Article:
RAIN 7/15: Experts debate whether iPhone is the future, or the end of radio
WILL iPHONE’S WEBCAST CAPABILITIES CHALLENGE OR ENHANCE RADIO?: Internet radio applications were amongst the most popular of the 10 million iPhone programs downloaded over the weekend, prompting observers to debate whether the webcast-receiving iPhones foretell the death of broadcast radio, or rather usher it into a new era. Entertainment journalist Jeff Jarvis, after testing out his new Pandora-enabled iPhone, declares (here) “that radio is doomed…Pandora is a wonder, creating my own radio station, live and on the fly without need for a broadcast tower.” Mark Hopkins in a post at Mashable (here) agrees, though he argues that costs must be lowered before iPhone-like devices become a viable competitor to traditional radio receivers. However, David Martin says (here) broadcast radio will not fall to the iPhone’s mobile Internet radio, rather benefit from it. He points out that users listening to AOL Radio (at one point the 7th most frequently downloaded iPhone application) “are enjoying broadcast radio content on another platform. This marks not the end of broadcast but a beginning, access of broadcast content via another media.” Mark Ramsey weighs in on the matter as well (here), arguing that even though users can tune into any broadcast radio station worldwide, they will probably not tune into those stations more than once, staying rather with their local stations—which they can already get on their regular radio receivers. “If we’re going to be presenting content online, we need to present that which listeners can’t get elsewhere, including our own air…We need to present content that is original to the web, not simply a repurpose of our terrestrial stations.”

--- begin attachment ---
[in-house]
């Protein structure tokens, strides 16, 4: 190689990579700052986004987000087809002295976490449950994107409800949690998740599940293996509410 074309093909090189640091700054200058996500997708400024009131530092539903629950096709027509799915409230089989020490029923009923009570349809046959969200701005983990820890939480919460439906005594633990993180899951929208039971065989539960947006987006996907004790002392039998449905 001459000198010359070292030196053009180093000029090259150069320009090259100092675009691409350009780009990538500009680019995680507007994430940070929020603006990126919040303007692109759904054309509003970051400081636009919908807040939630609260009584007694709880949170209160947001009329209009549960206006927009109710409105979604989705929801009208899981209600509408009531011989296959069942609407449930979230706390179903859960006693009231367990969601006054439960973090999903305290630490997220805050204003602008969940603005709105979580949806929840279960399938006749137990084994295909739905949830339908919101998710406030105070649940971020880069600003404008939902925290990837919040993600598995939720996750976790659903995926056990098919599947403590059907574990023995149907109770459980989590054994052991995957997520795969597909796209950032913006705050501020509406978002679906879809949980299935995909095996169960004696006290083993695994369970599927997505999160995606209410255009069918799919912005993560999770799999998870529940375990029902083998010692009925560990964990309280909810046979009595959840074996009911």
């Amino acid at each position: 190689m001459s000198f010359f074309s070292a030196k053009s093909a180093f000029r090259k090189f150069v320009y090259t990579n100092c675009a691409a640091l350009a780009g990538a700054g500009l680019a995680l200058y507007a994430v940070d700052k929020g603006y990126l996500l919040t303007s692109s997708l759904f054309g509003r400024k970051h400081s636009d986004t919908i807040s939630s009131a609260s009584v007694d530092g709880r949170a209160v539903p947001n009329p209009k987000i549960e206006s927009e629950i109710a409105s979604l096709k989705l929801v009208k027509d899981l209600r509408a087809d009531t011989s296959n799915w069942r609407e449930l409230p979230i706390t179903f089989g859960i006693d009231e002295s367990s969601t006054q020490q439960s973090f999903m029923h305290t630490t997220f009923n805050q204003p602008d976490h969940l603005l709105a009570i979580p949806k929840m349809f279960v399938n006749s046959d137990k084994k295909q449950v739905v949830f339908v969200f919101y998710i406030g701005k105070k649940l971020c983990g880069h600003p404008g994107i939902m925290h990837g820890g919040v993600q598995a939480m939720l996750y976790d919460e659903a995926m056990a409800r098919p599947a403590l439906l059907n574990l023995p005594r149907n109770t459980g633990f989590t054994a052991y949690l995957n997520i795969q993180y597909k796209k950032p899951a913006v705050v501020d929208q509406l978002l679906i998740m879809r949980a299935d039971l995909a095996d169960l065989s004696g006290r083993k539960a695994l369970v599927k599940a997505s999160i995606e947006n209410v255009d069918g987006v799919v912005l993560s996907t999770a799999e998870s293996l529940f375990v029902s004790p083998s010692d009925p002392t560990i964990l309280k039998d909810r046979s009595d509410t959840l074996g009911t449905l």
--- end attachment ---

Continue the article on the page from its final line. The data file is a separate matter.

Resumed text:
MORE RADIO APPS, BROADCASTERS CLAIM SPACE ON THE iPHONE: Yet another Internet radio application is available for the iPhone: VisuaMobile’s allRadio, a station aggregator which also displays if you are using WiFi or the Edge network and at what bit-rate. The application boasts more than 2000 stations from over 10 countries sorted by genre. allRadio costs $3.99 from the Apple App Store. Additionally, Greater Media announced (here) its New Jersey, Charlotte, and Detroit radio stations are streaming via the iPhone. Not a stand-alone application, Greater Media streams are accessed through the iPhone’s Safari web browser. Pandora, Virgin Radio, AOL Radio, and Last.fm also have iPhone applications (RAIN coverage here and here).
ARTISTS SHOULD SUPPORT SAT MERGER BECAUSE OF PERFORMANCE ROYALTIES, SAYS DEPARTING XM EXEC: Pointing out that satellite radio is the “largest single contributor of performance royalties,” XM executive vice president for programming Eric Logan reasons artists should support the merger between XM and Sirius. A merger would result in more programming as well as lower prices, says Logan, and more programming means more music played—especially for niche genres like country, which he claims are receiving less playtime on broadcast radio. “The merger of the two companies is necessary if satellite radio is to continue as a vital outlet…A healthy satellite industry will continue paying artists and labels millions in performance royalties while promoting their music nationwide.” Read his full article here.
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